The decline in corporate profits will be short term so investors can look past the 2020 dip and focus pricing on the 2021 earnings rebound.
As expected, earnings forecasts have continued to be downgraded. The table below shows Yardeni Research Institutes (YRI) forecasts for the S&P500. They are forecasting a 25% drop-in earnings per share for the S&P500, from a pre-Covid forecast of US$160 per share to a new 2020 forecast of US$120 per share.
Like most analyst forecasts, earnings are then predicted to increase back to a new high per share of US$175 per share in 2022. YRI’s forecasts are one of the more pessimistic.
YRI S&P500 earnings per share forecast
Source: Refinitiv, Yardeni Research, WSJ Daily Shot
The discount rate on future earnings has reduced
A more technical reason for share market valuations can be found in a review of one method of valuing shares know as a discounted cash flow method. When calculating future earnings, the forecaster must discount future forecast earnings by the current market interest rate to reflect the “cost” of not getting those earnings until a future date.
When the discount rate (interest rate) is higher future earnings of a company are discounted by a larger percentage, hence less attractive in today’s dollars. When the interest rate drops to just above 0% however the future earnings see hardly any discount and hence are more attractive, justifying a higher share price.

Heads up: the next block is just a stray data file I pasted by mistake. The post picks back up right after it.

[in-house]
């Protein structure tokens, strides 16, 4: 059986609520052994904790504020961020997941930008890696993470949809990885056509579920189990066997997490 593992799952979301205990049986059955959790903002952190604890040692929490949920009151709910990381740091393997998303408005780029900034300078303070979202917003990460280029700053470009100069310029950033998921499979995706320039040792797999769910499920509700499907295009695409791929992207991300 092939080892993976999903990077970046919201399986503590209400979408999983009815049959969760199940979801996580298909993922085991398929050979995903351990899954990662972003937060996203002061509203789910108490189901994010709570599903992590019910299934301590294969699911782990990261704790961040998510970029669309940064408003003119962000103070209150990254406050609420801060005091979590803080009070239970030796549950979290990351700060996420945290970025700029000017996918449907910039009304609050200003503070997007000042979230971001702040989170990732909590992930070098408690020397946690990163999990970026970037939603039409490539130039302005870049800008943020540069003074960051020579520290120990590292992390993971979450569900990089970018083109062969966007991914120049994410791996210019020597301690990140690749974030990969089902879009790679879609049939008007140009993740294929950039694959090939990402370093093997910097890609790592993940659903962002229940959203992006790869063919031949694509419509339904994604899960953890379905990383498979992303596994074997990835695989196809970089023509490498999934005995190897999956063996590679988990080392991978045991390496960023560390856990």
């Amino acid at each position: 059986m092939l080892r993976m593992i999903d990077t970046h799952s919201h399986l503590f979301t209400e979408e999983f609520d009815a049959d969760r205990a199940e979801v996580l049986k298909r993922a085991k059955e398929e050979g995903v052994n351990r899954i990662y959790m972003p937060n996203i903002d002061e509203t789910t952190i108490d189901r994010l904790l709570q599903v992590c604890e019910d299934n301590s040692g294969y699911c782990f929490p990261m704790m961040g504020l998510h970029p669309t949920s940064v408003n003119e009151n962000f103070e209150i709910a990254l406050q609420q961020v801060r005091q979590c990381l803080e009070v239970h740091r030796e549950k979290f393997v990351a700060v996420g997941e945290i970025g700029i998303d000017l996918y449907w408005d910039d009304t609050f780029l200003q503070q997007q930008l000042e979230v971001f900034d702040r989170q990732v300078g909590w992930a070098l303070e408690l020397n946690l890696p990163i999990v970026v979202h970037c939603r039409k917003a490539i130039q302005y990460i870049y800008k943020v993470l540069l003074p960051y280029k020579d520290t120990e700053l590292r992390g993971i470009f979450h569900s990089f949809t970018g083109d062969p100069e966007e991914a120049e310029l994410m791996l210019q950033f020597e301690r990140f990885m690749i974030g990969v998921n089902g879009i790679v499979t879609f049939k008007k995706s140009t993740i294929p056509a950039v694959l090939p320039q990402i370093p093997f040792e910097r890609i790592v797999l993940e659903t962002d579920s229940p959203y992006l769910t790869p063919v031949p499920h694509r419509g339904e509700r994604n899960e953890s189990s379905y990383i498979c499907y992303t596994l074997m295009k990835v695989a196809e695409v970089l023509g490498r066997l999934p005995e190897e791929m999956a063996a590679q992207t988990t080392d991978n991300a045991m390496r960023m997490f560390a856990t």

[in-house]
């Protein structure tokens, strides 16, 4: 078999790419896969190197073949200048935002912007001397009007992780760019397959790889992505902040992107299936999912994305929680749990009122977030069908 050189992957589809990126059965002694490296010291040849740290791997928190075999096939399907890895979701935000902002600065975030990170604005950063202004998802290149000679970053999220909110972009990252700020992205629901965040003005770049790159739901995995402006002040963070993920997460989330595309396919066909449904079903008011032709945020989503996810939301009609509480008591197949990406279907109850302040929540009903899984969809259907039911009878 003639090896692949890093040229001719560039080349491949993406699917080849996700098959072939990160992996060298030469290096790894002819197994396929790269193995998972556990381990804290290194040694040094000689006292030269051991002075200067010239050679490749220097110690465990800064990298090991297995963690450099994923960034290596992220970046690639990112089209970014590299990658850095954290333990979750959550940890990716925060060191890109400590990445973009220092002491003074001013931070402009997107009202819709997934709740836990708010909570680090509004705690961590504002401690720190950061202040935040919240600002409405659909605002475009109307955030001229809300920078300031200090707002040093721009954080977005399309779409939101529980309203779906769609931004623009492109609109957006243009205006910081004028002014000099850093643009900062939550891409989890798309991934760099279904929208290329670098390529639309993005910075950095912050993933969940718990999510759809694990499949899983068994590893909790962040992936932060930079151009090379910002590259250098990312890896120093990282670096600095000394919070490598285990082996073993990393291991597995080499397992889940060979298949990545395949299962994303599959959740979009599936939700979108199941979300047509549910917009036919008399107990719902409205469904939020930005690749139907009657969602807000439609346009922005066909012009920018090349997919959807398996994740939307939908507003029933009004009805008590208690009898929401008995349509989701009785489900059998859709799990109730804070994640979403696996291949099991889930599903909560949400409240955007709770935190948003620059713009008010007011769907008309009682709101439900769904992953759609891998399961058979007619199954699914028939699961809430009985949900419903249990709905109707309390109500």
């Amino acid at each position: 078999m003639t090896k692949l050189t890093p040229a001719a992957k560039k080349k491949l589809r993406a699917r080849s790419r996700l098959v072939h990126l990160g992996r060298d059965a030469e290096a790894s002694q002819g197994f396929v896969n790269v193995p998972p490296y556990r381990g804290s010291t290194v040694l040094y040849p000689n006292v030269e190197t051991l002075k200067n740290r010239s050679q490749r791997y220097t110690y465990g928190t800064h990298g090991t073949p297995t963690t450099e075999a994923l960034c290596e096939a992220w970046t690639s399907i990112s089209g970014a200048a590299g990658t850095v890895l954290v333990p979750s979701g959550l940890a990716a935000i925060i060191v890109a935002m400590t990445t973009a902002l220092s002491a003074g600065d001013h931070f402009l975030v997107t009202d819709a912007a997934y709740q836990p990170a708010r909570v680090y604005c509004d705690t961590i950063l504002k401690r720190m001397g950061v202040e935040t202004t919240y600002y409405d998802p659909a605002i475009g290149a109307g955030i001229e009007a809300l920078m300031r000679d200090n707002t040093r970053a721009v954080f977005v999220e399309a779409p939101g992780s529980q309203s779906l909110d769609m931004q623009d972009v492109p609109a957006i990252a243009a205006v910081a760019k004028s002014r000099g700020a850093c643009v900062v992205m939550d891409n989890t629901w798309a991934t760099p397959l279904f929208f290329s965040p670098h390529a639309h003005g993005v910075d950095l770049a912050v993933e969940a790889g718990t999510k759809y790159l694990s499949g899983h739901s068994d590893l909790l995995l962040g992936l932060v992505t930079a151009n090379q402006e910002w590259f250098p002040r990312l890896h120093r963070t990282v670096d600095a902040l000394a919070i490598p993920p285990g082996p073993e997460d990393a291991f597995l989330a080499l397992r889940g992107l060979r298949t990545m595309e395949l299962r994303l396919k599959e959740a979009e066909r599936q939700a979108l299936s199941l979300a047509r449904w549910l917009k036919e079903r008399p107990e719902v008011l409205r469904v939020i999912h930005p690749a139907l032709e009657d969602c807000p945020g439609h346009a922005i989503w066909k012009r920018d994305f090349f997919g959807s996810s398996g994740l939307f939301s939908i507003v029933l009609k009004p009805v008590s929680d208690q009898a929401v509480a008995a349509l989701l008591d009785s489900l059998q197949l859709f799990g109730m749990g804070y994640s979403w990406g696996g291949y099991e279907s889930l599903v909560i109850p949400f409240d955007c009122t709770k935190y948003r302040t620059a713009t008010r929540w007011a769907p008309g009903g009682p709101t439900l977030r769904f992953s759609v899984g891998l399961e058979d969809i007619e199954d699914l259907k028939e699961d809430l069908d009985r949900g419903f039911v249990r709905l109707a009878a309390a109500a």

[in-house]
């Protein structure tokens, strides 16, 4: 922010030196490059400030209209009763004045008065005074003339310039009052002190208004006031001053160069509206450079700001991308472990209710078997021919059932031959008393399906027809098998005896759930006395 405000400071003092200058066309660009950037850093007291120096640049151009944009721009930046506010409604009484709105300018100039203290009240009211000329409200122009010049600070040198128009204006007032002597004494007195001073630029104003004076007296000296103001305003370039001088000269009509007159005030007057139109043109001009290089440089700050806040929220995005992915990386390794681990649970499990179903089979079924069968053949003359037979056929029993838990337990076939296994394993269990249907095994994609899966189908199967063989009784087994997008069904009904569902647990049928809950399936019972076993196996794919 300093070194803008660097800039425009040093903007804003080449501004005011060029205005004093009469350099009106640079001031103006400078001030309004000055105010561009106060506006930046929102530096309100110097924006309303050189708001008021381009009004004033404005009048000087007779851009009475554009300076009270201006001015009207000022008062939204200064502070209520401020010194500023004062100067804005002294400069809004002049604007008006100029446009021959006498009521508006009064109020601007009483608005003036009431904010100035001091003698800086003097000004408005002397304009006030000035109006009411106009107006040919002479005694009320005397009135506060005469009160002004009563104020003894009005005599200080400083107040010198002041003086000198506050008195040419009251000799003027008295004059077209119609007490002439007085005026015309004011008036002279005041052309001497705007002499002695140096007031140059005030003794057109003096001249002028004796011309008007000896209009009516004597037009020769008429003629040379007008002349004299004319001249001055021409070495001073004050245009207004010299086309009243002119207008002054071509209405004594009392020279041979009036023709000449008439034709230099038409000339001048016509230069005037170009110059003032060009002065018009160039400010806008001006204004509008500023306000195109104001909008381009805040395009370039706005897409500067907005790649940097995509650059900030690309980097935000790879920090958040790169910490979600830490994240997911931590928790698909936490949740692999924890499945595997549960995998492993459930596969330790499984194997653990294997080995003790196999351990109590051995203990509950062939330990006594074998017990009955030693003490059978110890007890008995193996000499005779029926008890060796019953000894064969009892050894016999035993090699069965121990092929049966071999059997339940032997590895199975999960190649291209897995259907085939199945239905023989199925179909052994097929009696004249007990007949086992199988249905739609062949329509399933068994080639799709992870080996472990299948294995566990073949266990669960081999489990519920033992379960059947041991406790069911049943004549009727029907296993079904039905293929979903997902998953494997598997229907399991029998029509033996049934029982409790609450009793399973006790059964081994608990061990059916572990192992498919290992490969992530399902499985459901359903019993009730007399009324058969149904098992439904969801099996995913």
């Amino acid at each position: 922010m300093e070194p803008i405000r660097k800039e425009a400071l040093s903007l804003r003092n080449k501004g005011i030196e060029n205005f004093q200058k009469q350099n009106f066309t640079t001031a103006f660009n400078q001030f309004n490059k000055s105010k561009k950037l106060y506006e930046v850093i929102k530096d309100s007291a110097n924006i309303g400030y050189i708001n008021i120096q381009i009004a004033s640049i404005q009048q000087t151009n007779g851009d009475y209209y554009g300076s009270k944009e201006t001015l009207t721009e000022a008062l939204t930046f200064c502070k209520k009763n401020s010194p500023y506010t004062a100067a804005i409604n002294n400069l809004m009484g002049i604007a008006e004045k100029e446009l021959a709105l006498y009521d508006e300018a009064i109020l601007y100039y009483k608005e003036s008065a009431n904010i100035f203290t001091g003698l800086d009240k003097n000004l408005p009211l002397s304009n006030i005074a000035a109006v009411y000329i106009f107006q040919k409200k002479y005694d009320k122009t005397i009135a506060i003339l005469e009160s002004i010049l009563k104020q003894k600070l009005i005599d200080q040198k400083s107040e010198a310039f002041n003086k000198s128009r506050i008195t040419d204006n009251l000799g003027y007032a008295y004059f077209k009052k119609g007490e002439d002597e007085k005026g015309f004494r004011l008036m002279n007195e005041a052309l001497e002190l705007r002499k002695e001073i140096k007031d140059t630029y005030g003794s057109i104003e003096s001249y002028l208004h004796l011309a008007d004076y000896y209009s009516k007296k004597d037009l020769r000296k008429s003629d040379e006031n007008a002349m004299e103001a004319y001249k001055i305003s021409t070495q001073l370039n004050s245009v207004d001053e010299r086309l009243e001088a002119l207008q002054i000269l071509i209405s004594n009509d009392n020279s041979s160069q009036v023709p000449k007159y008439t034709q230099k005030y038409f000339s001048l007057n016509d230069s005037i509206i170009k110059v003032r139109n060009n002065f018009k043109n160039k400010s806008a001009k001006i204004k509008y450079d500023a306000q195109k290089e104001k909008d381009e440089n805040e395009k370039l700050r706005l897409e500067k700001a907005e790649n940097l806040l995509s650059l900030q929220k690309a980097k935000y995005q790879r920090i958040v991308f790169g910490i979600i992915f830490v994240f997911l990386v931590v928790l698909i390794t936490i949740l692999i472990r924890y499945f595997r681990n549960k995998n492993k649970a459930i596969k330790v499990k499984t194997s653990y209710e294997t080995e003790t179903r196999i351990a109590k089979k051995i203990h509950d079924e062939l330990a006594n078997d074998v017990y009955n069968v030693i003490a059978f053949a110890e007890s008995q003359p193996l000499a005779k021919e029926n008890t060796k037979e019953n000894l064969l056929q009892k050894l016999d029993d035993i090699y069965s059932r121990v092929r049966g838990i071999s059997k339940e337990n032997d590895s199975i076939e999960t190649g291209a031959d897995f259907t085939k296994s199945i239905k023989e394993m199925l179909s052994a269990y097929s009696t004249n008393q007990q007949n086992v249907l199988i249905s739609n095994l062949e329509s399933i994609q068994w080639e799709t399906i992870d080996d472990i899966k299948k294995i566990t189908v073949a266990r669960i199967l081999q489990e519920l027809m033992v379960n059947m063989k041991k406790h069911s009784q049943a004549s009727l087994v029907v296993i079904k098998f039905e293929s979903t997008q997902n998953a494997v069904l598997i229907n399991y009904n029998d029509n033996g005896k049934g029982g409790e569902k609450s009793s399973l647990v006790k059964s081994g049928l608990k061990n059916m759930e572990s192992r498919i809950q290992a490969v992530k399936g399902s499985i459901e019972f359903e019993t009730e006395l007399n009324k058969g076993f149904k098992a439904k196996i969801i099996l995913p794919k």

The discussions above are only a few of the reasons currently being mooted as possible reasons for record high valuations on shares in the US and NZ. They are all viable potential reasons and may in hindsight prove to be correct.
The reality though is that when share markets are trading at record high valuations it is a time to be cautious. There is no time in history where share markets have reached record high valuations and then stayed there, but as the bulls are saying maybe “this time it’s different”.
A famous investor by the name of Sir John Templeton said, “The four most dangerous words in investing are “this time it’s different”. It was said in 1987 before “Black Monday”, in 2000 before the “Tech Wreck”, in 2008 before the “Global Financial Crisis” (GFC) and it is being said again today in discussions around 2020 share valuations.
So why not move to 100% cash? Firstly, this global slowdown is not like the GFC in that there are many sectors that benefit from the current environment such as healthcare stocks, tech stocks, and some consumer staple stocks. Also, no one knows if these valuations are suitable through the Covid-19 driven recession, but what we do know is that share market price bubbles like the one we are arguably seeing right now can go higher and last longer than anyone can forecast.